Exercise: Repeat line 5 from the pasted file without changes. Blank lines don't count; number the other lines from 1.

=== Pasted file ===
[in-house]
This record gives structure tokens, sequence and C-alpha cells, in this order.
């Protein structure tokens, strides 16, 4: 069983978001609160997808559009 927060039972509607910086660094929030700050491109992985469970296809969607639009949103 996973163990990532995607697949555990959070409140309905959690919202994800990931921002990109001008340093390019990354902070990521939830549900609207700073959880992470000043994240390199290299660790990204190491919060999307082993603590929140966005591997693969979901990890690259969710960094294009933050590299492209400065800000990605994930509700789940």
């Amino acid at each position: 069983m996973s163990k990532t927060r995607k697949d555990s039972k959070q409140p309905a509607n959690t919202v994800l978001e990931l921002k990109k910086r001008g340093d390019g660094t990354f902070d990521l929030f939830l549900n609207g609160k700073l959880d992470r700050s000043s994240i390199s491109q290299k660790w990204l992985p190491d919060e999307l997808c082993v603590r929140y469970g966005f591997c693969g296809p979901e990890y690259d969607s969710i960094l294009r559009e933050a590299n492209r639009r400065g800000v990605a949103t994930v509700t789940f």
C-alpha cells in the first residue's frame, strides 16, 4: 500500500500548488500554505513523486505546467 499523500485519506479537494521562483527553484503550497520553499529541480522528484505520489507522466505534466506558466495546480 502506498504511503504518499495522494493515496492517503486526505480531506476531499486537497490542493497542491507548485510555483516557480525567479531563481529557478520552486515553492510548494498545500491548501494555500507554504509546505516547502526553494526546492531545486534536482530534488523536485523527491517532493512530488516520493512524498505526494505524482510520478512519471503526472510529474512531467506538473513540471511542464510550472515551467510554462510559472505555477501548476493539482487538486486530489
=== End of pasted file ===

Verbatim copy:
C-alpha cells in the first residue's frame, strides 16, 4: 500500500500548488500554505513523486505546467 499523500485519506479537494521562483527553484503550497520553499529541480522528484505520489507522466505534466506558466495546480 502506498504511503504518499495522494493515496492517503486526505480531506476531499486537497490542493497542491507548485510555483516557480525567479531563481529557478520552486515553492510548494498545500491548501494555500507554504509546505516547502526553494526546492531545486534536482530534488523536485523527491517532493512530488516520493512524498505526494505524482510520478512519471503526472510529474512531467506538473513540471511542464510550472515551467510554462510559472505555477501548476493539482487538486486530489